23. Buy ads on niche sites
Niche sites may have lower ad costs than advertising on the heavy hitters like Google and Facebook. Plus, they’ll help you focus your messaging on one specific group.
Of course, as with any advertising, make sure you know your numbers and stand to have a positive ROI.
24. Post videos on YouTube
We’ve said it before in this post and we’ll say it again: any content you’re creating must serve your target audience. Your YouTube channel should be focused on serving them. While “how to invoice copywriting clients” is useful, it’s aimed at other copywriters, not the people who are going to hire you.
First, figure out who your ideal client is. Then, brainstorm your list of topics. Make sure all of them have some value for your target audience. Cross off anything like “the last copy project I completed—and why the client was awful” or “my review of my trip to Santorini.”
25. Connect with design studios
Design studios are the perfect place for copywriters to find work. They work with clients on design projects … but often their clients need copy, too. Since design studios are run by, you guessed it, designers, they have a need for great copywriters.
26. Co-host a digital training event with designers/marketers/etc.
Instead of running a digital event by yourself, invite fellow creatives and marketers to join you. Each person can have a 30-minute or hour-long session on a topic of their choosing. Just make sure it’s relevant to your target audience. And, of course, use your copywriting skills to promote the heck out of the event.
Essentially, it’s like the Summer Freelance Summit our team puts together each year (free for CCA students).
27. Apply to full-time jobs … even if you don’t want a full-time job
You may be surprised at the number of companies who actually are willing to work with a freelancer even though they think they need someone full time!
Ways to Find Copywriting Clients In Person
28. Host an in-person workshop or training
Instead of hosting your event on Zoom, take it in person. Talk with your local library or community center about meeting space—you may be able to reserve it for free. Plus, these community venues may even be willing to promote your event on their social channels, bulletin boards, and more.
29. Pass out your info to vendors at farmers markets and craft fairs
Yup, go old school. Whether it’s a business card or a flyer you make up, hand out your contact information. Of course, it’s even better if you have a conversation and talk about ways you can benefit their business!
30. Attend trade shows and chat with both vendors and attendees
One of the best ways to find new copywriting clients is to go places where businesses are already spending money on marketing. Businesses spend hundreds if not thousands on trade shows (depending on the show), which means they have a marketing budget and value getting their business out there.
But don’t overlook the attendees! These are great potential clients, too.
31. Send prospecting letters to local brick and mortar businesses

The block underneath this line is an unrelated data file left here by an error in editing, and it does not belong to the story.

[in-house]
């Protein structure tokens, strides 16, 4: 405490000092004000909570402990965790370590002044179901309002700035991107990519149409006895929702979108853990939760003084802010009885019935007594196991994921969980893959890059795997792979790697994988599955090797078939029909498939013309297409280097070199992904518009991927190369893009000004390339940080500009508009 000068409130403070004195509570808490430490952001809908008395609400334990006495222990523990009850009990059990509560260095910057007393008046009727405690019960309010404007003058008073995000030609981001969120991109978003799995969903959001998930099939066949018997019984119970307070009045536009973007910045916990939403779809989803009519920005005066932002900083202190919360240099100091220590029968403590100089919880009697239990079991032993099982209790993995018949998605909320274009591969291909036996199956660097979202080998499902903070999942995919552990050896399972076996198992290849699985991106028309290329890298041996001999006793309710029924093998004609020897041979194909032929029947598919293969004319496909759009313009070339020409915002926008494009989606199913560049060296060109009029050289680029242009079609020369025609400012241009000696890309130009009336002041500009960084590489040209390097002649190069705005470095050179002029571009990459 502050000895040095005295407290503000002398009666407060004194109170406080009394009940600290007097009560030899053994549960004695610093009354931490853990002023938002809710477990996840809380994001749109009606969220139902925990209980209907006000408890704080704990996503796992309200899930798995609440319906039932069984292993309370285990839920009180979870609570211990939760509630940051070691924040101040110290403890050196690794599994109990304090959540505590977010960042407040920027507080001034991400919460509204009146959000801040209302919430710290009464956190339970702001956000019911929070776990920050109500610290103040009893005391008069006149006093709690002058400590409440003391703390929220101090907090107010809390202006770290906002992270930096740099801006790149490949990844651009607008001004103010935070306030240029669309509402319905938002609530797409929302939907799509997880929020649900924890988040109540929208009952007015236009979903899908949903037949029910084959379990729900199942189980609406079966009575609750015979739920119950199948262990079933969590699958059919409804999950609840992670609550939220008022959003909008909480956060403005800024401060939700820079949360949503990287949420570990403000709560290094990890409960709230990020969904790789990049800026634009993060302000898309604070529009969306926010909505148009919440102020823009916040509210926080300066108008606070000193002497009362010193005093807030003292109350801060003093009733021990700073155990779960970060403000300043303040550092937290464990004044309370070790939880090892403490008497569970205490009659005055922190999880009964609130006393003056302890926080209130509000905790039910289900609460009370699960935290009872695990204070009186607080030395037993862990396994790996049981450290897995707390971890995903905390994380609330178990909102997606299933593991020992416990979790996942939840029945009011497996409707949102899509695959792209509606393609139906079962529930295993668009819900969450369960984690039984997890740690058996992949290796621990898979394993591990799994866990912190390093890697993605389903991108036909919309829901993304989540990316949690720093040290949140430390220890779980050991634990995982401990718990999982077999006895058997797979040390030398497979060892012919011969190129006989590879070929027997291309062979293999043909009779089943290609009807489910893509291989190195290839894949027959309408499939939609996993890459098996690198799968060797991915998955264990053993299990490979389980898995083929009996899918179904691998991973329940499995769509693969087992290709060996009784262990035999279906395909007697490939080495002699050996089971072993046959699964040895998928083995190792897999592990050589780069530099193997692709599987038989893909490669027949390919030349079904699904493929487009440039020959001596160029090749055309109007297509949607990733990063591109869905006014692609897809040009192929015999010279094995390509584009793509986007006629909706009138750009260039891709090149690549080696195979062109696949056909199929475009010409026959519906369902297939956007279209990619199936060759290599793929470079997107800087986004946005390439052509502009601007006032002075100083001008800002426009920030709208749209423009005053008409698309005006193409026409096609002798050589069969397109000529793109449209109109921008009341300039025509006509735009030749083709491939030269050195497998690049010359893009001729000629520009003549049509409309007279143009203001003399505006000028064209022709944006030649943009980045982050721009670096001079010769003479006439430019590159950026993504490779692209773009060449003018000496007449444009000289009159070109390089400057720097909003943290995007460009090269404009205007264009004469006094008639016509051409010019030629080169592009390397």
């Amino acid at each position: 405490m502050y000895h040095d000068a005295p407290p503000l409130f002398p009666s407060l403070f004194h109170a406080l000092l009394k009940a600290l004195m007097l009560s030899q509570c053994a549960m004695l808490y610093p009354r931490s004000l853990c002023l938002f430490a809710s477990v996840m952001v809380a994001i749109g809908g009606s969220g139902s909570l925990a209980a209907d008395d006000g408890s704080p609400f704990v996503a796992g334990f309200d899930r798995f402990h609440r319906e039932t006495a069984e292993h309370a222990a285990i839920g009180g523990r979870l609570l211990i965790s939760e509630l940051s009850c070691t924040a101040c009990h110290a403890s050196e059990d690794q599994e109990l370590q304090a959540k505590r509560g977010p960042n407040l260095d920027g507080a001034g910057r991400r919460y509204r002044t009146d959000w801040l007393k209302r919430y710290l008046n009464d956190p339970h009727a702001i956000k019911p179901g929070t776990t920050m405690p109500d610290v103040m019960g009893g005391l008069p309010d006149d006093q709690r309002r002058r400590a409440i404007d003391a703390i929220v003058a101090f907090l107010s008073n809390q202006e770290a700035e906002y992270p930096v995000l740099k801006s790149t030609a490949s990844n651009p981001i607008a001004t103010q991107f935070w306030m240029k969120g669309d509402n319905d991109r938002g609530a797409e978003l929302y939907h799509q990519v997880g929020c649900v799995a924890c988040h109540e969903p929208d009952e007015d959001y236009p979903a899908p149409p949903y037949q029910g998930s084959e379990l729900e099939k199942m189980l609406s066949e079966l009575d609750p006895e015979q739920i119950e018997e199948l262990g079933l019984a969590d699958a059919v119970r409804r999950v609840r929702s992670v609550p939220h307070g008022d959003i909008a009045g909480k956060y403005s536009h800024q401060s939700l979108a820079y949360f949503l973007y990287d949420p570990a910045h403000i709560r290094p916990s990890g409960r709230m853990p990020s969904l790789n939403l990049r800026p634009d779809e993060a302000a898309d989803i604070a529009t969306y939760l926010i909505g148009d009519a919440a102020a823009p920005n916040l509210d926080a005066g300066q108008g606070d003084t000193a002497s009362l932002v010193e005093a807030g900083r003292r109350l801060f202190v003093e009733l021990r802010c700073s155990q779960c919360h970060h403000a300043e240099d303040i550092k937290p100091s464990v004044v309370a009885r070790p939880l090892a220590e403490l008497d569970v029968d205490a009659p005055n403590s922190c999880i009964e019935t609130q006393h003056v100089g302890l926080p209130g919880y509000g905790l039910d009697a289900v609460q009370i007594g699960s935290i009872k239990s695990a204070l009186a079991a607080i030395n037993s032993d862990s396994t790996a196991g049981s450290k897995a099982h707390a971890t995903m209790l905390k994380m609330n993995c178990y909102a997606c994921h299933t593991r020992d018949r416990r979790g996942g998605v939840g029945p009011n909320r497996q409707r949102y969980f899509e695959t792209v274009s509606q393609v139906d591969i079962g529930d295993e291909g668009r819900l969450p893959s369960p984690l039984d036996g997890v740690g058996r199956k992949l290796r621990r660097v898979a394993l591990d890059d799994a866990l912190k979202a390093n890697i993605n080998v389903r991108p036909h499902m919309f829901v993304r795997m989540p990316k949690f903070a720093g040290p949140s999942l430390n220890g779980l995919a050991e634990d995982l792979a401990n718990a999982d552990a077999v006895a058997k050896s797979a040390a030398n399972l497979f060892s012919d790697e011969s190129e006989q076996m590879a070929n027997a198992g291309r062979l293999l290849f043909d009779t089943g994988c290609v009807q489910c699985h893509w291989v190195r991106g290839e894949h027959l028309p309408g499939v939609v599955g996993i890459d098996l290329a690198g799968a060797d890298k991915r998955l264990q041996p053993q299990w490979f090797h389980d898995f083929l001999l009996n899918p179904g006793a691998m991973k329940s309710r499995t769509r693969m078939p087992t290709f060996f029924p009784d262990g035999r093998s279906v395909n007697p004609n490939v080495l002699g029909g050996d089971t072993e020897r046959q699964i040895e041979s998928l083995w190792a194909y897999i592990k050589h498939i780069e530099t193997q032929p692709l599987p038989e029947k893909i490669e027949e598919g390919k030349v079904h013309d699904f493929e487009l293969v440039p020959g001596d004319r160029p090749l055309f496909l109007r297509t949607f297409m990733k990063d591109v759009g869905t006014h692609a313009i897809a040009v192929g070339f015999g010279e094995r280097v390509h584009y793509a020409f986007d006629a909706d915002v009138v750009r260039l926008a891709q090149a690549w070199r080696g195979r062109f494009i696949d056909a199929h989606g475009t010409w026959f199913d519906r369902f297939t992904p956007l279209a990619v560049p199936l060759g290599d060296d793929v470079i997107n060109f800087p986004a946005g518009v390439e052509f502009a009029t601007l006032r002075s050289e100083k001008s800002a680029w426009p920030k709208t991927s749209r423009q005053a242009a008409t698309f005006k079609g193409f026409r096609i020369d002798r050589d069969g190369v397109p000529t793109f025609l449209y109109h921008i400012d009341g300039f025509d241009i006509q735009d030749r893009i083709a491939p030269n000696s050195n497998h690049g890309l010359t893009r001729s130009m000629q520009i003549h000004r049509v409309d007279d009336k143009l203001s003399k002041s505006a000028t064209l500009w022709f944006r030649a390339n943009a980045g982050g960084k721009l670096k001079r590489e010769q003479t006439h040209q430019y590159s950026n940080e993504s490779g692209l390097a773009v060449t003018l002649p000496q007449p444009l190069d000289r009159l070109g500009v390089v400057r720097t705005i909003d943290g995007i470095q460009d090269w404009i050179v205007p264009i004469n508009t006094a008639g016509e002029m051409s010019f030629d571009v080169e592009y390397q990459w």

Again, sounds old school, but it works. Send a well written, value-packed pitch to brick and mortars … just do it by printing out the pitch, putting it in an envelope, and throwing it in the mail.
32. Offer referral bonuses to previous clients
Your clients are some of your best advocates. They’ve worked with you. They’ve (presumably) loved your work. Let them know you’re taking on a few new clients (and you’ll still have plenty of time for their work). If they refer you, and the referral books a project with you, you’ll throw in something extra for them.
Again, this doesn’t have to be free or discounted work! Instead, look to a strategy session.
33. Pitch a story to your local news outlets
Now, you’ve got to have a story to tell first and foremost.
34. Self-publish a book
There are so many platforms for self publishing your book. One of the biggest perks to you is not even the book itself. (Though if you write a book, bravo! That’s an accomplishment that deserves to be celebrated.)
One of the biggest perks is, when people search your name or a client wants to learn more about you, they’ll see you have a book. Most people won’t notice (or care) whether it’s self published or not. It’s another way to establish and show off your expertise.
Just make sure your book is relevant to your target audience. If you write a novel, it’s certainly impressive. But your copywriting clients aren’t going to care.
35. Attend industry meetups
Connect with others in your area who are also involved in creative fields or marketing in general. Yes, you may connect with other copywriters, too. But guess what? Other copywriters can be great sources of work, too!
You can also join your local Chamber of Commerce—it’s a great way to get your business out there and connect with other business owners.
Your turn! This is, by no means, a complete list: What additional ideas do you have for finding copywriting clients? Let us know in the comments below!
Last Updated on September 13, 2023